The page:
You might have heard that Doug Wilson wants to trade Joe Thornton to change the culture of the San Jose Sharks. This is a lot like your boss firing the best coworker you have because he bailed on the boss' super cool barbecue/pool party.
The narrative makers who dare to keep us lowly sports blogs accountable will tell you that Thornton is nothing but a playoff choker because they are stupid. I imagine some of you will be rushing to the comments any moment now to tell me some version of the same narrative. To you fine folks, I deliver this.
Now that the unbelievers have been dispensed, let's take a few moments to explore just how great Thornton was for the Sharks last season. First, here's an image from Extra Skater to give you an idea of how tough Jumbo had it last year. Only three players had a higher defensive zone start percentage and just two faced tougher competition.
Todd McLellan frequently started Thornton in the Sharks' defensive zone against the team's toughest opponents. How did Thornton respond? By posting a relative corsi of +6.8 percent. That's the highest of any forward on the team and second only to the excellent Marc-Edouard Vlasic's +7.1 percent relative corsi overall. As you can see on the chart, Vlasic posted his numbers against stiff, but easier competition than Thornton. Jumbo is really, really good. Really good. Really very good.
So what about the goal scoring, or lack thereof? Here are Thornton's goals scored/total points in each of the last four seasons, starting in 2010-11: 21/70, 18/77, 7/40 (lockout), 11/76. So where Thornton has seen his goals dissipate he has seen an increase in his assist numbers. That's not news to anyone who has watched the team the last two seasons. Thornton talked about looking to be more of a facilitator after the 2011-12 season and it has paid serious dividends for the Sharks.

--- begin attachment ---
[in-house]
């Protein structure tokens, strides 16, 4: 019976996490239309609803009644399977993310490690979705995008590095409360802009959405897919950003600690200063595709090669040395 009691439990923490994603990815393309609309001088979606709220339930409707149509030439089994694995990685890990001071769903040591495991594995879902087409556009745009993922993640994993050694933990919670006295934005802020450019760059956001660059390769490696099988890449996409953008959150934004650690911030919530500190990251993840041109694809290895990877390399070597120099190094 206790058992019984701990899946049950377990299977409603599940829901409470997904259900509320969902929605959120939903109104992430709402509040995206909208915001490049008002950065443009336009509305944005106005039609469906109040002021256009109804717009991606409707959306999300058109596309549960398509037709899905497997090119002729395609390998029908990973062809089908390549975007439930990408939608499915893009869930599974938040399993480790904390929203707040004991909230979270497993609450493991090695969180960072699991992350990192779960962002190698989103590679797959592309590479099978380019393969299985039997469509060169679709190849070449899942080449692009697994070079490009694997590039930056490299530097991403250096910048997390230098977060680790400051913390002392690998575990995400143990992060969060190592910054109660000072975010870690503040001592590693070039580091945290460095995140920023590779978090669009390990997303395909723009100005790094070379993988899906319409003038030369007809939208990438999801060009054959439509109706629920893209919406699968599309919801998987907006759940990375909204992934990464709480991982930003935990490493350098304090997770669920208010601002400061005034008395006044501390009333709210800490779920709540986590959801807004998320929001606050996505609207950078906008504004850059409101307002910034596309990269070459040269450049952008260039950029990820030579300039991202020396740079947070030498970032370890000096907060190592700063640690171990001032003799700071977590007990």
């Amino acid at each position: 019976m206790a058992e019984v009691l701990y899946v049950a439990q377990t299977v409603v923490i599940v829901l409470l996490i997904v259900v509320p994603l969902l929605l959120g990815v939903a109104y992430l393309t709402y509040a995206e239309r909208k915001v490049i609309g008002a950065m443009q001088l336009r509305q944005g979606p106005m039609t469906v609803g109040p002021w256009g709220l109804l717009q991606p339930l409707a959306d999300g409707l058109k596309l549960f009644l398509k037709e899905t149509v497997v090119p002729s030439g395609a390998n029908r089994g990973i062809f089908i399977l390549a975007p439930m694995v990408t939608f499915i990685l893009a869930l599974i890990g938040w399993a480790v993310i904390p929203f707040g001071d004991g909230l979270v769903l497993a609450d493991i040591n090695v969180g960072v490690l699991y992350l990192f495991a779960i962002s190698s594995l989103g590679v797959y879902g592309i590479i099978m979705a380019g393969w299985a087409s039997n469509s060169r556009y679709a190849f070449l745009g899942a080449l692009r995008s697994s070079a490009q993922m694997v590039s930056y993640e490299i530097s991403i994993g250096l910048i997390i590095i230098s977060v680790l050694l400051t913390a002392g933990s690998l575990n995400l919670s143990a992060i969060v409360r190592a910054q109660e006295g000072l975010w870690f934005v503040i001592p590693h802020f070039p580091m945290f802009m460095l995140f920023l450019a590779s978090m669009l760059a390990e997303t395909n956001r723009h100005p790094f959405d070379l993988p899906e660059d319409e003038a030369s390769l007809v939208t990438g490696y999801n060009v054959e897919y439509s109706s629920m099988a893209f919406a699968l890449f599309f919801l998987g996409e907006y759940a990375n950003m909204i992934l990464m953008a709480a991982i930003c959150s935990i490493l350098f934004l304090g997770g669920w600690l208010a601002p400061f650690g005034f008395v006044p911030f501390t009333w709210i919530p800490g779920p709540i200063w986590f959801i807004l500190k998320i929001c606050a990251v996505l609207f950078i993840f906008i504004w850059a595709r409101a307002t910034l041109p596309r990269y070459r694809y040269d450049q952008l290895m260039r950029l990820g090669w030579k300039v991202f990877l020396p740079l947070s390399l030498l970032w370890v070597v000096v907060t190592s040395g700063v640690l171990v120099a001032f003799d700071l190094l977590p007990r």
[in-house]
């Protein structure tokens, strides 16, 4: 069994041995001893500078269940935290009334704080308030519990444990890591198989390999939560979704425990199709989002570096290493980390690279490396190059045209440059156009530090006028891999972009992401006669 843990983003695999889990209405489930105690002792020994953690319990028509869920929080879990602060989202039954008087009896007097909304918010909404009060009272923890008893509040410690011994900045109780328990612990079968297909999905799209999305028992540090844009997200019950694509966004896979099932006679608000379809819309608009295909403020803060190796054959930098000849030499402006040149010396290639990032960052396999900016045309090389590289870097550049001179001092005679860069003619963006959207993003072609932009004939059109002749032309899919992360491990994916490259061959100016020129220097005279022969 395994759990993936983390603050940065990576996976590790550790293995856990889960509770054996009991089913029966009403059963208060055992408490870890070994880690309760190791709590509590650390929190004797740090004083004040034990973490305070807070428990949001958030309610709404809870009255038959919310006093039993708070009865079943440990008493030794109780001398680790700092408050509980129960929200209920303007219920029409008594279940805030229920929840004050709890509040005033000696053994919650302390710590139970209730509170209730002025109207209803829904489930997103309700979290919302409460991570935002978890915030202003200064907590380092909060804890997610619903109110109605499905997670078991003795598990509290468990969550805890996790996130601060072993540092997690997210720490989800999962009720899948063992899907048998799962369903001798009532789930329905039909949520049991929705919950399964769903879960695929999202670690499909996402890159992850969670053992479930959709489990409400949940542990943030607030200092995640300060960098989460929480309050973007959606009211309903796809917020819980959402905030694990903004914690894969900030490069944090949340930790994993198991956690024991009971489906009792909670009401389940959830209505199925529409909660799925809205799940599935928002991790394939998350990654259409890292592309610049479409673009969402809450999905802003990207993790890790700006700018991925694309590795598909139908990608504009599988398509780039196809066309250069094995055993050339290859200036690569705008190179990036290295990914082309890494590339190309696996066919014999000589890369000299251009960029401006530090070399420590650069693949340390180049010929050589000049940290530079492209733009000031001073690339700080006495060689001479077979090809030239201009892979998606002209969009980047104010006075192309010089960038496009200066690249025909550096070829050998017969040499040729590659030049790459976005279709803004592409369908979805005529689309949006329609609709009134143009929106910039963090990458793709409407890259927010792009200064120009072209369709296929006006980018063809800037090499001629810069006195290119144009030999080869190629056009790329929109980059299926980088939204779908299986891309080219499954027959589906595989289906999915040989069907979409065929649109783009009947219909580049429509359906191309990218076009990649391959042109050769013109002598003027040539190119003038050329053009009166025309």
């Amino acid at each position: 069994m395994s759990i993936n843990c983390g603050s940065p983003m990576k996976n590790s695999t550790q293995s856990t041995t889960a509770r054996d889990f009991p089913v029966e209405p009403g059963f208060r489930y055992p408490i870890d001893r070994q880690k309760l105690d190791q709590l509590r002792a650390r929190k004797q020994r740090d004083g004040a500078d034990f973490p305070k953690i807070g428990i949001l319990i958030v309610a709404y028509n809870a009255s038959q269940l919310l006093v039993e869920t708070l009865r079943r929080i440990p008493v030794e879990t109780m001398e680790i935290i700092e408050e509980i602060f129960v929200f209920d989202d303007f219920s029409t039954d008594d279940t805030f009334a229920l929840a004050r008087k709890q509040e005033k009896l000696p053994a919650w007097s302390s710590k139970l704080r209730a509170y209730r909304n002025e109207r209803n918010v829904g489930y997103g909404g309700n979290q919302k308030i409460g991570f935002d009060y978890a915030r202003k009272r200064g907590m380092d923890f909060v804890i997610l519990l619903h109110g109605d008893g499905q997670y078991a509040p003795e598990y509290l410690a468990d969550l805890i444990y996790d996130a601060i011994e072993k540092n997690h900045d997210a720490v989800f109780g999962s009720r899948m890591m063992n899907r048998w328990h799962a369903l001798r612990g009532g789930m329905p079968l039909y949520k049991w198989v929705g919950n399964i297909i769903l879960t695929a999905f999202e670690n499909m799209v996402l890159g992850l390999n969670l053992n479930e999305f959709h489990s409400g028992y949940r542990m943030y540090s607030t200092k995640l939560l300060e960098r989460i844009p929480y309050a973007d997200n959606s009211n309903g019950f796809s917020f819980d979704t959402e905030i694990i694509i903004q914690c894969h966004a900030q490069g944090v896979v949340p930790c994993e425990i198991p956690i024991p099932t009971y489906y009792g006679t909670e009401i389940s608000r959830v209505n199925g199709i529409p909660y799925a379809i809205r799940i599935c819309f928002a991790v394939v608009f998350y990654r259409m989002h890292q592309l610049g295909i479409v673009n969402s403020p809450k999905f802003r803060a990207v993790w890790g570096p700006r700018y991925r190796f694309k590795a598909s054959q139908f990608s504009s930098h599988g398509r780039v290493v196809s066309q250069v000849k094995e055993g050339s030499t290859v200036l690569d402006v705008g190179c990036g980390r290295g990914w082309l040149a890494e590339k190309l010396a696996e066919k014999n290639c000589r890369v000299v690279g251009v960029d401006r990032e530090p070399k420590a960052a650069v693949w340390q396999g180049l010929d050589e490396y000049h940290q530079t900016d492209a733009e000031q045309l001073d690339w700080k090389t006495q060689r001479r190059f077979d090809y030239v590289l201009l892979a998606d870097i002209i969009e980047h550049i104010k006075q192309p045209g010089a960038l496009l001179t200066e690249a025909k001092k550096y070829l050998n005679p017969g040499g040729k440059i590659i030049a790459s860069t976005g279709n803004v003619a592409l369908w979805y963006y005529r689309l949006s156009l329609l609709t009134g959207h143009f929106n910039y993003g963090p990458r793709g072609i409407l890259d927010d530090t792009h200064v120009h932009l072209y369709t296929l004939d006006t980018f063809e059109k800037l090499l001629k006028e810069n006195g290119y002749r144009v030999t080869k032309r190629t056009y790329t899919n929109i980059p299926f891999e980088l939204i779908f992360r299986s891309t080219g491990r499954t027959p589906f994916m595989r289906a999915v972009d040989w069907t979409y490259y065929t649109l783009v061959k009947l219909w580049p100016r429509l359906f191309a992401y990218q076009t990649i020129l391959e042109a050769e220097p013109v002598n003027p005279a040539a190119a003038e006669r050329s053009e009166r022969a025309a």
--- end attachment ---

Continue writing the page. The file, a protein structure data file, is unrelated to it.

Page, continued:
When I wrote about Joe Pavelski yesterday, I mentioned the positives of playing on Thornton's line in terms of goal scoring; what I didn't mention is how much of an uptick playing on his line impacts everyone's possession numbers. Take a look at the Sharks' top possession players last season in the image below (also from Extra Skater).
I don't imagine anyone is shocked to see these names on the list. They all spent significant time on the first line last year and it stands to reason that the best possession players will play on the top line. But while Brent Burns, Pavelski and Tomas Hertl were all shifted around at times last season, Thornton stayed (almost) perfectly consistently on that top line. It's also worth nothing that Thornton's relative corsi is a full two percentage points higher than the next closest player on this list. It's not a coincidence.
Okay, so you've seen the numbers, but what about the Eye Test? Thornton's passing ability is evident to anyone who spends a reasonable amount of time watching the Sharks -- even if we could all do without some of those damn no-look back passes. Here are a couple of examples of Thornton at his pass-first best.
Yeah, he's pretty good at the whole passing thing. It's unfortunate the NHL doesn't have access to some the SportsVu type of technology we're seeing implemented in the NBA. I would love to see some data on Thornton's pass completion percentage as well as a heat map for where most of his assists come from. For now, we know that Thornton is the best possession driver on the Sharks, the best passer and arguably(?) the best player to ever wear teal.
Man, are we gonna trade this loser or what?